ach Johnson, holding the lead at
one over par in the 2007 Masters
golf tournament, slouched in the
locker room, averting his eyes from a
television because he was afraid that
Tiger Woods would overcome the
lead he held. He didn’t steal a peek
until Woods’s shot missed the hole.
Finally, the tears started to come.
Queried earlier by a fan as to how he
was feeling, Johnson replied: “My
legs are numb from the knees
. . . I’m not sure they’re still at-
tached to my body.”
The setup at the Masters was polar-
izing. Some players felt it was the ulti-
mate test, while others reviled it for the
numbing difficulty that drained away
much of the excitement of the traditional
Although this was only Johnson’s
second major tour victory, he had a his-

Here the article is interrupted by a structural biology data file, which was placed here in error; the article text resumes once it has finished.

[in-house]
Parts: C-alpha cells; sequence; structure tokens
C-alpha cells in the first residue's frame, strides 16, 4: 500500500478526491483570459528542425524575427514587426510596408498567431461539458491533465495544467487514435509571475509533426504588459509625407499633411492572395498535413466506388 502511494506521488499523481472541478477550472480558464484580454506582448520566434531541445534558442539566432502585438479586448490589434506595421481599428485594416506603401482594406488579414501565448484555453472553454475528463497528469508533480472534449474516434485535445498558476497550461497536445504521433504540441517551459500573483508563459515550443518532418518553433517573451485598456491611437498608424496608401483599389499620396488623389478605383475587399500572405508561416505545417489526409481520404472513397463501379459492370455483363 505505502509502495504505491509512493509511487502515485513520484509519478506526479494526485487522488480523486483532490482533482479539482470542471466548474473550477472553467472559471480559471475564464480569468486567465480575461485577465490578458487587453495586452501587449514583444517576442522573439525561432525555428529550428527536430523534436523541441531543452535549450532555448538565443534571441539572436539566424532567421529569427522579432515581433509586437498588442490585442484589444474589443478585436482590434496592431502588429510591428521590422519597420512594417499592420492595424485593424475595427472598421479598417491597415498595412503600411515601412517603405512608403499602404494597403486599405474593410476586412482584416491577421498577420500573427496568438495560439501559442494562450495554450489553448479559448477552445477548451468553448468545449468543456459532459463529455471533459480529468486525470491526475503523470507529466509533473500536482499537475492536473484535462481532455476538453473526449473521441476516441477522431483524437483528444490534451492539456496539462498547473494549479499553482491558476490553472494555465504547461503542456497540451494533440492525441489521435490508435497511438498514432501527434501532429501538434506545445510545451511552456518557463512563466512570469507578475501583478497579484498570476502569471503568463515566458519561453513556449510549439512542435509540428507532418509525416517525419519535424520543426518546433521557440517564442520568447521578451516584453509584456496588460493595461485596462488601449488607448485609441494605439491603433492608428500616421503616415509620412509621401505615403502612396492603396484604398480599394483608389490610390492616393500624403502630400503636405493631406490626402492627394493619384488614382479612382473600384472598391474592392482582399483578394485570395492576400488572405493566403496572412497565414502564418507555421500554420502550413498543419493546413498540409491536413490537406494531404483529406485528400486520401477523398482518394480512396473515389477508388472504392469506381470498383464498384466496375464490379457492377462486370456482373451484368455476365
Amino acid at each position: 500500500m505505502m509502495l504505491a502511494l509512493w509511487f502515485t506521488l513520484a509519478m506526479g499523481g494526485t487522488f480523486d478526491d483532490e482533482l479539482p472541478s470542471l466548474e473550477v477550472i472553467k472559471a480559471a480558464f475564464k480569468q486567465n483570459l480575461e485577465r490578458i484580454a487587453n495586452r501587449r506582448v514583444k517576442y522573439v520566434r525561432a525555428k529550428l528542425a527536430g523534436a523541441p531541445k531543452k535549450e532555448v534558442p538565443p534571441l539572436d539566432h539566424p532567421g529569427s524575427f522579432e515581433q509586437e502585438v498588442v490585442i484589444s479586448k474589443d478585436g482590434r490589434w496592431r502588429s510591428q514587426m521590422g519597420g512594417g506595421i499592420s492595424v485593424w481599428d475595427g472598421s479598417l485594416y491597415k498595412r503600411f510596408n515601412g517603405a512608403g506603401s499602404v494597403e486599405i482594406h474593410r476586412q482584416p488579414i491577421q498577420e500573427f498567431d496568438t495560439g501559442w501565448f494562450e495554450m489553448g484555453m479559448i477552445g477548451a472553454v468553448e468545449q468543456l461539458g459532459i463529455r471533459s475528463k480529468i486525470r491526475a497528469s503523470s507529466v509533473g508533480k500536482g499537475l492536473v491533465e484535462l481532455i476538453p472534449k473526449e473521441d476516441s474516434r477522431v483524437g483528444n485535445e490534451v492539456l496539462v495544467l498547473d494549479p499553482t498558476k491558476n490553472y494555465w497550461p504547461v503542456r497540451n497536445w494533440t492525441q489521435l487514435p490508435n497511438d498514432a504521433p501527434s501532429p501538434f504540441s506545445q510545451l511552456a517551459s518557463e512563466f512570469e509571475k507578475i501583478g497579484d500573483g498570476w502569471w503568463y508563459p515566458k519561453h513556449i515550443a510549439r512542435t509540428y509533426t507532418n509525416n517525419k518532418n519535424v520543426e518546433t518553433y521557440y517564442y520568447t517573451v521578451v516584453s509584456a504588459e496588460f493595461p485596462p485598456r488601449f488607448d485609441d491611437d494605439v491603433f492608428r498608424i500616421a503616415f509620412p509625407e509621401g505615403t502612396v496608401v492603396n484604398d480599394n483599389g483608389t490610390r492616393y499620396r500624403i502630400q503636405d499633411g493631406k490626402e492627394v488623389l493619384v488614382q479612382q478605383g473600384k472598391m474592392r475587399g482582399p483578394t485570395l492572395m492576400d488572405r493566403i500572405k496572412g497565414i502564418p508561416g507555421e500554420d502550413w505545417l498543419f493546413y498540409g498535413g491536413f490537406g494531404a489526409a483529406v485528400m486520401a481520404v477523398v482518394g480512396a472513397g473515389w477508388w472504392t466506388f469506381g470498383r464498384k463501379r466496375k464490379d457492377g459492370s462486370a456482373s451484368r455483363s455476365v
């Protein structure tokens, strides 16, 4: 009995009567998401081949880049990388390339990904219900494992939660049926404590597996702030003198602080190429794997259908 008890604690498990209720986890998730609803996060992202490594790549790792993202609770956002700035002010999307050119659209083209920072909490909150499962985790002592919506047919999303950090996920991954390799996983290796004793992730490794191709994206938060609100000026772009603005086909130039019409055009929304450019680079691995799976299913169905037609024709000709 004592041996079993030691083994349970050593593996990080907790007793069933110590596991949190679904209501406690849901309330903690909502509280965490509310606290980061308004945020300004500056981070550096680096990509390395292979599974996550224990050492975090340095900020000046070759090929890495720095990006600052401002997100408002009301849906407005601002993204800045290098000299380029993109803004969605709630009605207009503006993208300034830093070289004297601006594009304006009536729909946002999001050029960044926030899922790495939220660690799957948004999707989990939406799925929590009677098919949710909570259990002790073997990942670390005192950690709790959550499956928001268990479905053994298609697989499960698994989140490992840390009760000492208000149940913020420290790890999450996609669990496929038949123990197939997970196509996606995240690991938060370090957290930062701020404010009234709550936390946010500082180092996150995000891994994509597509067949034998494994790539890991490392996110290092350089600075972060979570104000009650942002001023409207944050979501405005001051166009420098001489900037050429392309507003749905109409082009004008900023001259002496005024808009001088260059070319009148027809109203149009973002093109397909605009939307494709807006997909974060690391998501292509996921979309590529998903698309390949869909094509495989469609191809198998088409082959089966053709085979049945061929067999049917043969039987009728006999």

tory of never being afraid to win. In the
past, he had shown strong determina-
tion against long odds in football, golf,
soccer, and a three-point basketball
shooting contest. His emotions had al-
ways served him well.
Foundations of Emotions and Moods
As noted earlier, emotions, moods, and some of their related concepts have be-
come increasingly important in the study of organizational behavior. We start our
discussion of this increasingly important topic area by defining emotions and their
relatives and showing the relationships among them. Here, Figure 3.1 shows emo-
tions, moods, values, and attitudes and uses affects as an umbrella term encom-
passing all of these.
is a generic term that covers a broad range of feelings that individu-
Affects encompass emotions, moods, attitudes, and values.
are intense feelings that are directed at someone or something. Emotions always
have an object, something triggers them.
are less intense as compared
with emotions, and frequently, although not always, lack a contextual stimulus.
are less intense
as compared with emo-
tions, and they frequently
lack a contextual stimulus.